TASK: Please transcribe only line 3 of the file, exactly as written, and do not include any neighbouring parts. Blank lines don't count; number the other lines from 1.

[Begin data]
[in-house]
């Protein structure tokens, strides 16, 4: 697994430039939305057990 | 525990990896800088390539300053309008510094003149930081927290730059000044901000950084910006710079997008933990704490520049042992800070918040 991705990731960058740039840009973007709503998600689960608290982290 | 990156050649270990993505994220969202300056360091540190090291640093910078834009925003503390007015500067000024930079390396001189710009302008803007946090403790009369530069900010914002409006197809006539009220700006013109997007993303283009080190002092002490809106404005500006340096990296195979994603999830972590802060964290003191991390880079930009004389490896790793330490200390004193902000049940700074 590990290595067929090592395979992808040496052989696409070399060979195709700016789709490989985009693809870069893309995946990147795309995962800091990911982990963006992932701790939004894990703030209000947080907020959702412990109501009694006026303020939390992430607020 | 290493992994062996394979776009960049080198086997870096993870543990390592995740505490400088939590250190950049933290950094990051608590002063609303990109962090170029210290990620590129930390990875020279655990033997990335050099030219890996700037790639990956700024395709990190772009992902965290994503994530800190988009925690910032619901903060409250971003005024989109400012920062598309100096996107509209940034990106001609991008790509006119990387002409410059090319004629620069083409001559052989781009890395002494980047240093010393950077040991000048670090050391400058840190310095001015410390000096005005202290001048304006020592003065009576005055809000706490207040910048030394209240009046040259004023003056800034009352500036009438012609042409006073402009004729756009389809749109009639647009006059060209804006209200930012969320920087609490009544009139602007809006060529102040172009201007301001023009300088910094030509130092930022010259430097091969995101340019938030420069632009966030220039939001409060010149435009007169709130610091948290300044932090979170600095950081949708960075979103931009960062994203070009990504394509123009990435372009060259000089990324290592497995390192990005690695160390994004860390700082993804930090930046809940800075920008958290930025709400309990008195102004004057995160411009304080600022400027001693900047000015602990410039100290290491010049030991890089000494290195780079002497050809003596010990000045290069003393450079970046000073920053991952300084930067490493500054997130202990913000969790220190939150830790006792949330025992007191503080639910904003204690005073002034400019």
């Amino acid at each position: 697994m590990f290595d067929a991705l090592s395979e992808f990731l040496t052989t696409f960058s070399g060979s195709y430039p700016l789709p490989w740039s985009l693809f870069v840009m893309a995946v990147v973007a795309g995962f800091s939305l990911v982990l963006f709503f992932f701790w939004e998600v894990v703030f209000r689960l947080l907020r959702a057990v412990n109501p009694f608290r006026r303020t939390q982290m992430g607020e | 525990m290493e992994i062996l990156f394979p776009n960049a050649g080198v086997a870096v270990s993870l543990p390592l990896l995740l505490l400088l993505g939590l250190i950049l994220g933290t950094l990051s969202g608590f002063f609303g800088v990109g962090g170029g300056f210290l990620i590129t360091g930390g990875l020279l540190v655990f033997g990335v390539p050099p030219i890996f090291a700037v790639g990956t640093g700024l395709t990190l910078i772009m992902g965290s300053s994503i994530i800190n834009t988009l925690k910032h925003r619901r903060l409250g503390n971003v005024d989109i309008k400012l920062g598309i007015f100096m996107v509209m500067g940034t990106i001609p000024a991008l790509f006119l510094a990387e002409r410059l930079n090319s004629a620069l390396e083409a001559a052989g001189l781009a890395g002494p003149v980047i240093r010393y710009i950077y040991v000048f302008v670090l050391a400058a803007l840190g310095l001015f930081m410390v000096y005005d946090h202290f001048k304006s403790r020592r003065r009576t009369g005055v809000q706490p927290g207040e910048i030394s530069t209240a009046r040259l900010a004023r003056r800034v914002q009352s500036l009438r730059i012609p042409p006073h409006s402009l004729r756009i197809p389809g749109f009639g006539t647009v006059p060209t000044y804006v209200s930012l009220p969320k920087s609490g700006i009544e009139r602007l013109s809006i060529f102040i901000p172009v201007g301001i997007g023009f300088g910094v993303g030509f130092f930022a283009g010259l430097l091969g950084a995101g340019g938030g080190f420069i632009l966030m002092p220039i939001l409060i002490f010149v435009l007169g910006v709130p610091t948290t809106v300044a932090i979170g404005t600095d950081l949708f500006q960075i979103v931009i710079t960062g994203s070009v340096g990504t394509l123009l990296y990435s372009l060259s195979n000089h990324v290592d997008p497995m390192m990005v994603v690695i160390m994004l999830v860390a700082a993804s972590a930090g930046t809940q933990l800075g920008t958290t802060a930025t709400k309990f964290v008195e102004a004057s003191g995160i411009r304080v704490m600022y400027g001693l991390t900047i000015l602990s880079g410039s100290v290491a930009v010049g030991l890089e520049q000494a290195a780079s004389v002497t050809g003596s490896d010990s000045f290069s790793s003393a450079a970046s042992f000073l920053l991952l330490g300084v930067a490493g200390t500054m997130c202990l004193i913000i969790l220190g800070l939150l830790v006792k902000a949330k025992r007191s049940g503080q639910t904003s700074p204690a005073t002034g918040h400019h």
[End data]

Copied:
């Amino acid at each position: 697994m590990f290595d067929a991705l090592s395979e992808f990731l040496t052989t696409f960058s070399g060979s195709y430039p700016l789709p490989w740039s985009l693809f870069v840009m893309a995946v990147v973007a795309g995962f800091s939305l990911v982990l963006f709503f992932f701790w939004e998600v894990v703030f209000r689960l947080l907020r959702a057990v412990n109501p009694f608290r006026r303020t939390q982290m992430g607020e | 525990m290493e992994i062996l990156f394979p776009n960049a050649g080198v086997a870096v270990s993870l543990p390592l990896l995740l505490l400088l993505g939590l250190i950049l994220g933290t950094l990051s969202g608590f002063f609303g800088v990109g962090g170029g300056f210290l990620i590129t360091g930390g990875l020279l540190v655990f033997g990335v390539p050099p030219i890996f090291a700037v790639g990956t640093g700024l395709t990190l910078i772009m992902g965290s300053s994503i994530i800190n834009t988009l925690k910032h925003r619901r903060l409250g503390n971003v005024d989109i309008k400012l920062g598309i007015f100096m996107v509209m500067g940034t990106i001609p000024a991008l790509f006119l510094a990387e002409r410059l930079n090319s004629a620069l390396e083409a001559a052989g001189l781009a890395g002494p003149v980047i240093r010393y710009i950077y040991v000048f302008v670090l050391a400058a803007l840190g310095l001015f930081m410390v000096y005005d946090h202290f001048k304006s403790r020592r003065r009576t009369g005055v809000q706490p927290g207040e910048i030394s530069t209240a009046r040259l900010a004023r003056r800034v914002q009352s500036l009438r730059i012609p042409p006073h409006s402009l004729r756009i197809p389809g749109f009639g006539t647009v006059p060209t000044y804006v209200s930012l009220p969320k920087s609490g700006i009544e009139r602007l013109s809006i060529f102040i901000p172009v201007g301001i997007g023009f300088g910094v993303g030509f130092f930022a283009g010259l430097l091969g950084a995101g340019g938030g080190f420069i632009l966030m002092p220039i939001l409060i002490f010149v435009l007169g910006v709130p610091t948290t809106v300044a932090i979170g404005t600095d950081l949708f500006q960075i979103v931009i710079t960062g994203s070009v340096g990504t394509l123009l990296y990435s372009l060259s195979n000089h990324v290592d997008p497995m390192m990005v994603v690695i160390m994004l999830v860390a700082a993804s972590a930090g930046t809940q933990l800075g920008t958290t802060a930025t709400k309990f964290v008195e102004a004057s003191g995160i411009r304080v704490m600022y400027g001693l991390t900047i000015l602990s880079g410039s100290v290491a930009v010049g030991l890089e520049q000494a290195a780079s004389v002497t050809g003596s490896d010990s000045f290069s790793s003393a450079a970046s042992f000073l920053l991952l330490g300084v930067a490493g200390t500054m997130c202990l004193i913000i969790l220190g800070l939150l830790v006792k902000a949330k025992r007191s049940g503080q639910t904003s700074p204690a005073t002034g918040h400019h």